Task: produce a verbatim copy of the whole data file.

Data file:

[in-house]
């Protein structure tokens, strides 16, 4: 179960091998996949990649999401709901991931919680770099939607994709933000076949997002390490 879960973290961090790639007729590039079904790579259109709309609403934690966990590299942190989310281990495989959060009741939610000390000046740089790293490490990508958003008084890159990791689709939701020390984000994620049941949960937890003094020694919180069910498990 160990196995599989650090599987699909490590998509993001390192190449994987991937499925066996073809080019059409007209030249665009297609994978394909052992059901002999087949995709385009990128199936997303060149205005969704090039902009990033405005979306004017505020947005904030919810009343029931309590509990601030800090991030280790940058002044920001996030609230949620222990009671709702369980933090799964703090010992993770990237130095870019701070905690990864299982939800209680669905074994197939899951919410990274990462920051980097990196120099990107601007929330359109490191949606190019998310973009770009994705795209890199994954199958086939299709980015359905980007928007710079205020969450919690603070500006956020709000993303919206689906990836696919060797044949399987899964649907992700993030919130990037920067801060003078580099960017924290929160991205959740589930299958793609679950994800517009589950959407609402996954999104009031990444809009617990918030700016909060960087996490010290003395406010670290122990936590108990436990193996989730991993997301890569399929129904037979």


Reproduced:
[in-house]
């Protein structure tokens, strides 16, 4: 179960091998996949990649999401709901991931919680770099939607994709933000076949997002390490 879960973290961090790639007729590039079904790579259109709309609403934690966990590299942190989310281990495989959060009741939610000390000046740089790293490490990508958003008084890159990791689709939701020390984000994620049941949960937890003094020694919180069910498990 160990196995599989650090599987699909490590998509993001390192190449994987991937499925066996073809080019059409007209030249665009297609994978394909052992059901002999087949995709385009990128199936997303060149205005969704090039902009990033405005979306004017505020947005904030919810009343029931309590509990601030800090991030280790940058002044920001996030609230949620222990009671709702369980933090799964703090010992993770990237130095870019701070905690990864299982939800209680669905074994197939899951919410990274990462920051980097990196120099990107601007929330359109490191949606190019998310973009770009994705795209890199994954199958086939299709980015359905980007928007710079205020969450919690603070500006956020709000993303919206689906990836696919060797044949399987899964649907992700993030919130990037920067801060003078580099960017924290929160991205959740589930299958793609679950994800517009589950959407609402996954999104009031990444809009617990918030700016909060960087996490010290003395406010670290122990936590108990436990193996989730991993997301890569399929129904037979």